• Unlike the 2016 rulemaking, PTE 2020-02 does not impose contract or warranty requirements on the financial institutions or investment professionals responsible for compliance. Nor does the exemption expand an investors’ ability to enforce their rights in court or create any new legal claims beyond those in Title I of ERISA and the Code.

Financial institutions seeking additional information about their obligations under PTE 2020-02 may consider our initial analysis on PTE 2020-02 and its related rulemaking.

Are You Sure You Can Use the QPAM Exemption?

For many investment managers, the ability to act as “QPAM” is essential to managing retirement account assets. Indeed, status as a QPAM likely provides a sort of credentialing boost in the eyes of prospective plan clients and, more importantly, signals the investment manager’s ability to rely upon the “QPAM Exemption,” a highly versatile exemption used to cure various prohibited transactions under ERISA and Section 4975 of the Internal Revenue Code when it exercises discretion over plan assets. To be a QPAM, however, is not tantamount to satisfying the QPAM Exemption. Moreover, the QPAM Exemption itself is subject to myriad conditions, the failure to meet only one of which can wreak havoc on a compliance strategy. Here, we provide an overview and highlight potential trap doors in a Q&A format.

What is a QPAM?

A QPAM is a “qualified professional asset manager” within the meaning of Part VI(a) of the QPAM Exemption (Prohibited Transaction Class Exemption 84-14). An investment adviser registered under the Advisers Act, for example, is generally eligible to be a QPAM, provided it has total client assets under management of more than $85 million as of the last day of its most recent fiscal year and more than $1 million in shareholders’ or partners’ equity. Thus, newly formed investment managers may need to rely on an alternative exemption for trading, such as Section 408(b)(17) of ERISA, during its first year of operations.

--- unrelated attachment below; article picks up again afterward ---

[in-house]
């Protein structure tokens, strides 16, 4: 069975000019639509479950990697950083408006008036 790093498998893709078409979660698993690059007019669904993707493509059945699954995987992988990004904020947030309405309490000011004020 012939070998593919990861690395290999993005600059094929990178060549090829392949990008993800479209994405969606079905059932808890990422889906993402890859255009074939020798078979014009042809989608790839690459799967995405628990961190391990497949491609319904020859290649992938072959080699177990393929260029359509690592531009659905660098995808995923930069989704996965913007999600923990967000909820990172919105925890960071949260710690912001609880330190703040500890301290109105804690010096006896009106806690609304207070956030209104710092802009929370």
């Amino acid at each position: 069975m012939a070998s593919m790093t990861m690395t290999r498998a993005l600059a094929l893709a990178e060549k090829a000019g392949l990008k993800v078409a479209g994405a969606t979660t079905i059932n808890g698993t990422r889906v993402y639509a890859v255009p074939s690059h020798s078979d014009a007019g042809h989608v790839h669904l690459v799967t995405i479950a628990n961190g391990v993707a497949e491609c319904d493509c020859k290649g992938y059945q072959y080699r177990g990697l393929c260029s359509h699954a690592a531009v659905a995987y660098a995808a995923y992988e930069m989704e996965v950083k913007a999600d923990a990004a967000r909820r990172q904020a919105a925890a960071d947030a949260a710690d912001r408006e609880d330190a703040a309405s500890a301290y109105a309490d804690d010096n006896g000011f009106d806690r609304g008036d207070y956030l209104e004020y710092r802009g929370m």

What is the QPAM Exemption, and why is it important?

Fiduciaries of employee benefit plans subject to Title I of ERISA and plans subject to Section 4975 of the Internal Revenue Code (e.g., IRAs) must avoid entering into prohibited transactions for which no exemption is available. A prohibited transaction includes the purchase and sale of securities or other property to a “party in interest.” For example, a swap transaction with a bank would be a prohibited transaction if the bank is a party in interest to the plan client. Virtually all financial service firms will assume they are a party in interest. This is why nearly all ISDA Schedules will include representations from the investment manager that the QPAM Exemption will be met with respect to the transactions. Simply, an investment manager may be hard-pressed to enter into many types of transactions on behalf of plan clients without representing that it can satisfy the QPAM Exemption (while the bank-counterparty in this example may seek a representation from the investment manager that it is a QPAM, the bank would only be interested in knowing that in the context of ensuring the QPAM Exemption can otherwise be met).

To be fair, the QPAM Exemption is not the only game in town. It is, however, a tried and true exemptive approach that facilitates many types of trades an investment manager may want to conduct on behalf of a plan client. Reliance on alternative exemptions may be feasible from a legal standpoint but nevertheless could slow negotiations down. Practically speaking, then, it is important for most investment managers who have discretionary responsibility over plan assets to become familiar with the nuances of the QPAM Exemption and ultimately comply with it.

For purposes of the prohibited transaction rules, is it enough to be a QPAM?

An investment manager’s status as a QPAM is important, but only insofar as the rest of the QPAM Exemption can also be satisfied. In other words, the QPAM Exemption contains several conditions; to meet the definition of a QPAM itself is but one condition.

What are the other conditions of the QPAM Exemption?

Here is an overview of the other key conditions of the QPAM Exemption:

  1. The investment manager (i.e., the QPAM) acknowledges in writing that it is a fiduciary to the plan client.
  2. The entity appointing the QPAM (or entering into the investment management agreement with the QPAM) is not the counterparty (or affiliate) with respect to the transaction. There is a useful exception to this condition for commingled investment funds where no plan (or plans established by the same employer) holds a 10 percent or more interest in the fund.
  3. The counterparty is not the QPAM or otherwise related to the QPAM (i.e., the QPAM Exemption does not cover self-dealing prohibited transaction issues).
  4. No plan, when combined with the assets of other plans established by the same employer, represents more than 20 percent of the QPAM’s total client assets under management.
  5. The terms of the transaction are negotiated by the QPAM, and the QPAM makes the decision to enter into the transaction on behalf of the plan.
  6. The terms of the transaction are at least as favorable to the plan as the terms generally available in an arm’s length transaction between unrelated parties.